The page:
Meanwhile, several U.S. politicians have called for Saddam Hussein to be tried, but "Le Monde" says they seem divided over where and how the court proceedings should take place. Some are calling for a trial by the new Iraqi courts, others for an international trial modeled after the ongoing prosecution of former Serbian leader Slobodan Milosevic at The Hague.

France's leading daily says in any case, the new Iraqi war crimes tribunal, which will only try crimes committed between 1968 and 2003, should not begin its work until a new government is established in Iraq, expected in July 2004. According to one of the court's establishing clauses, it can petition foreign specialists or the UN for assistance. But international experts question whether the court yet has the legitimacy, impartiality, or capability to function in the current climate of insecurity in Iraq.


An editorial in "The New York Times" says when Saddam Hussein comes to trial, "perhaps the Iraqi people will finally learn whether they were governed for so many years by a cunning tyrant or by one who at some point turned into an out-of-touch thug, allowing his brutal underlings to do whatever they wanted to keep a terrorized populace subdued. Interrogators will certainly be trying to figure out whether weapons of mass destruction were being produced and stockpiled. They may discover that the [U.S. President George H. W.] Bush administration was right in believing that having been thoroughly defeated in 1991 and kept under an international embargo, Mr. Hussein no longer posed a major military threat."

For all the debate over how to best try him, there is "no debate over the fact that Saddam Hussein caused the deaths of hundreds of thousands of his own people and kept most of the rest in fear and misery."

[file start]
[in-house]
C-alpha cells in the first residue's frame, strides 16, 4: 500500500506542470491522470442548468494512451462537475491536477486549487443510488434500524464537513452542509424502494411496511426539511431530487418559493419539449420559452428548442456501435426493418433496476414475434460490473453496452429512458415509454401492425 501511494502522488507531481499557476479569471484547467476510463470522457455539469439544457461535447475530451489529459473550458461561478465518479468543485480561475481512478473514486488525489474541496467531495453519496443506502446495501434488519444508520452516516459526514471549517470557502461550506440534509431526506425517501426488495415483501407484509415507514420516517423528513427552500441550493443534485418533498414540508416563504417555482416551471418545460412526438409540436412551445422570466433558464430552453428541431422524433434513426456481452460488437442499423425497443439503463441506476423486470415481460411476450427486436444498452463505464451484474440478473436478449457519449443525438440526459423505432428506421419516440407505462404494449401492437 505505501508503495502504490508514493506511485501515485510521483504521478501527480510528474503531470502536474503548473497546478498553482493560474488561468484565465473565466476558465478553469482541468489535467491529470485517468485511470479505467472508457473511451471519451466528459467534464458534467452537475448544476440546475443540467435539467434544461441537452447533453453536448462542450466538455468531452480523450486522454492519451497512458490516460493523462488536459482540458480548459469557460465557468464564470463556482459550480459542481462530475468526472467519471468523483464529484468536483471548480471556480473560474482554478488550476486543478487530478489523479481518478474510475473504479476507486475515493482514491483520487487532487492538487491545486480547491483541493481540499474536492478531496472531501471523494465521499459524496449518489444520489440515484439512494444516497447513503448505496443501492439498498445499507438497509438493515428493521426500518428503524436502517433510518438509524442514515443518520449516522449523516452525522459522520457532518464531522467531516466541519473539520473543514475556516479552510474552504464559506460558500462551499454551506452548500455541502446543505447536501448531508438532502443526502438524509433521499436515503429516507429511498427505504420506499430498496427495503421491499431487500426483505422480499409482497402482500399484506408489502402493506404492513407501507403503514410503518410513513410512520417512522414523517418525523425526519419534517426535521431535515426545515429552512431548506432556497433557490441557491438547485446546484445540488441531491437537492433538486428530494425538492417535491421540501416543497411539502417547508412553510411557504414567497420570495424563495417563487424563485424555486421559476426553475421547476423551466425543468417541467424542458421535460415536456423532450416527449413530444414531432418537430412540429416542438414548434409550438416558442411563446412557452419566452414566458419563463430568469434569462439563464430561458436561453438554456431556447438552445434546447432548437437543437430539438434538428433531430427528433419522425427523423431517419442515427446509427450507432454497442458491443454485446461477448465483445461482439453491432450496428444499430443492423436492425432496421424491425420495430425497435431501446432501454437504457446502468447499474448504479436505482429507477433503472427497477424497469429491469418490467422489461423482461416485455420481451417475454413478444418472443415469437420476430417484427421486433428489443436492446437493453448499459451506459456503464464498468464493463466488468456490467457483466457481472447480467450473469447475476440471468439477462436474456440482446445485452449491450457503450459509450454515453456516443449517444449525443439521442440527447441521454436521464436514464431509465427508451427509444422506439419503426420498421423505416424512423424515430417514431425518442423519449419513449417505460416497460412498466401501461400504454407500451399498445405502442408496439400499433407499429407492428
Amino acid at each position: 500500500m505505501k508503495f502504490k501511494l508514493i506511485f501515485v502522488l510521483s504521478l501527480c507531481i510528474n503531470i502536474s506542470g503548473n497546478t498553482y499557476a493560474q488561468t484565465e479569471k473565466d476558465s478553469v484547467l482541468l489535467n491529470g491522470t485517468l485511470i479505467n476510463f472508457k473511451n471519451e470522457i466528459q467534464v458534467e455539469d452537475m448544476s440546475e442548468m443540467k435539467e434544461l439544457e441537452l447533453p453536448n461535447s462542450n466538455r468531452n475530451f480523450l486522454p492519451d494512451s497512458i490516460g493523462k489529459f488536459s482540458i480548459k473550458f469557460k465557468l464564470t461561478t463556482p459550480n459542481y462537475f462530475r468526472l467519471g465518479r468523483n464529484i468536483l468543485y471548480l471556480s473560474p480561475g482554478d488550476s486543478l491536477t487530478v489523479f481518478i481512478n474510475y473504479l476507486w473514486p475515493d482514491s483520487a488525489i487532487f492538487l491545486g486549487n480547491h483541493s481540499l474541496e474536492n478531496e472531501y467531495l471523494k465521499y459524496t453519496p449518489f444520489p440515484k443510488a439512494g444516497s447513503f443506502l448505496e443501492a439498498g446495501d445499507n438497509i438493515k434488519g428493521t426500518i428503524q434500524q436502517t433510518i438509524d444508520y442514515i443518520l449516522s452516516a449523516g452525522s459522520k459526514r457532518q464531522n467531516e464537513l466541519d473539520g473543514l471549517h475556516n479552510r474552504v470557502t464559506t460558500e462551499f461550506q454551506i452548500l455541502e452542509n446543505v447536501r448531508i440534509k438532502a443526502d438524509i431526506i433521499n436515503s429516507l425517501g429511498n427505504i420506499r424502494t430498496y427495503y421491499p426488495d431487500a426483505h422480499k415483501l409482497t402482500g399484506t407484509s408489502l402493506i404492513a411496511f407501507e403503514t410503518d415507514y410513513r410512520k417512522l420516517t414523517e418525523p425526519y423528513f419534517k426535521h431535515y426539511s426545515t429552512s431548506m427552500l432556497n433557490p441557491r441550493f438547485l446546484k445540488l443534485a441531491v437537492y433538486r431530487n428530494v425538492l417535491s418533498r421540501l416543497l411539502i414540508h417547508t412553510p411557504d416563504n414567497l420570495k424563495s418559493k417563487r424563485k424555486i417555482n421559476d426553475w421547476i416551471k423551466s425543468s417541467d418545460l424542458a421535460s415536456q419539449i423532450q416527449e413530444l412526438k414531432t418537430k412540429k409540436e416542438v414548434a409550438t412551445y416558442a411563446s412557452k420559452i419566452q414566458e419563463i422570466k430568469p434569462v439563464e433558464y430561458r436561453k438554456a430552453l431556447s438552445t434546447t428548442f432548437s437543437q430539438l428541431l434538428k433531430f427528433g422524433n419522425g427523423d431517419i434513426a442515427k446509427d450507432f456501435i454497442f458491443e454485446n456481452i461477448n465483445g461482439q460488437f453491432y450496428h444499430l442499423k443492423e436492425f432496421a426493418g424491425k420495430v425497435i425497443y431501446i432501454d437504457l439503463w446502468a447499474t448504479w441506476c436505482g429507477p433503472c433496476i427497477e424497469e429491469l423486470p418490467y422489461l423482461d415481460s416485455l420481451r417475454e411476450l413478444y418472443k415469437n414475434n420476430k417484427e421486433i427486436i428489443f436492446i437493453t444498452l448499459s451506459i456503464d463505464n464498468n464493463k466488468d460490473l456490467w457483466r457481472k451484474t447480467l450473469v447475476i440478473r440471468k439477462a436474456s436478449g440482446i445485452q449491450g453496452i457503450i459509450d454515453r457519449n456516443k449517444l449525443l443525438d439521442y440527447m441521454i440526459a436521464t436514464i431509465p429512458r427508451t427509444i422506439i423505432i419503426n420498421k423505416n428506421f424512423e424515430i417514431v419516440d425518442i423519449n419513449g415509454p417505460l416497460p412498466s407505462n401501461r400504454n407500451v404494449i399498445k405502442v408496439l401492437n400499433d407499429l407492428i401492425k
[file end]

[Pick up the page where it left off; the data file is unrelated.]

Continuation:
But the paper says, "Ironically, that was a vision first painted nearly 15 years ago by international human rights groups, during a period in which American presidents, as well as most of the rest of the world, treated him as a valuable ally and a bulwark against Iranian extremism."


A commentary in the "Frankfurter Allgemeine Zeitung" says the one thing all Western states agreed on regarding the war in Iraq was that Saddam Hussein "was a bloodthirsty dictator, a fact that could serve as a step toward a common Western position on Iraq, now that he has been captured."

In practical terms, this would mean Washington must relinquish any attempt to decide what type of tribunal will judge Saddam Hussein and instead must seek agreement among the international community. In addition, common ground might be found on the issue of debt relief, as the billions Iraq owes to Western countries would only further impede its progress toward building a stable country -- and such delays are in no one's interest.

The German daily suggests an agreement on the debt issue could pave the way to avoiding further quarrels over contracts to rebuild Iraq.


Writing in the German business paper "Handelsblatt," Reinhold Vetter discusses the breakdown of talks on an EU constitution and considers Poland's position in particular.

The leaders of 25 current and future members of the European Union failed to reach agreement on 13 December on a draft constitution, stumbling mainly over the problem of how to apportion power among large and small states.

At issue was a proposal to discard a voting system agreed upon three years ago in Nice that gave Spain, a member of the EU, and Poland, which joins next year, almost as much voting weight each as Germany, which has more than twice the population of either. Spain and Poland insist on retaining their rights under this system.

Vetter says the collapse of talks is no real victory for Poland, as it will only drive Warsaw into a corner and lead to its isolation. Poland has achieved exactly the opposite of what it intended, he says. And this will lead to a renewal of the much-discussed two-track system, whereby the ever-more integrated states will leave the others behind.

"It seems," says Vetter, "that Poland has failed to grasp what the responsibilities of future EU members entail. These do not hinge on the number of votes in the European Council or the number of EU commissioners allotted. Much more important are Poland's reform attempts at home, the output of its economy, the work performance of the up-and-coming generation, and the professional performance of its diplomats in regard to international organizations."

RFE/RL's Dora Slaba contributed to this report.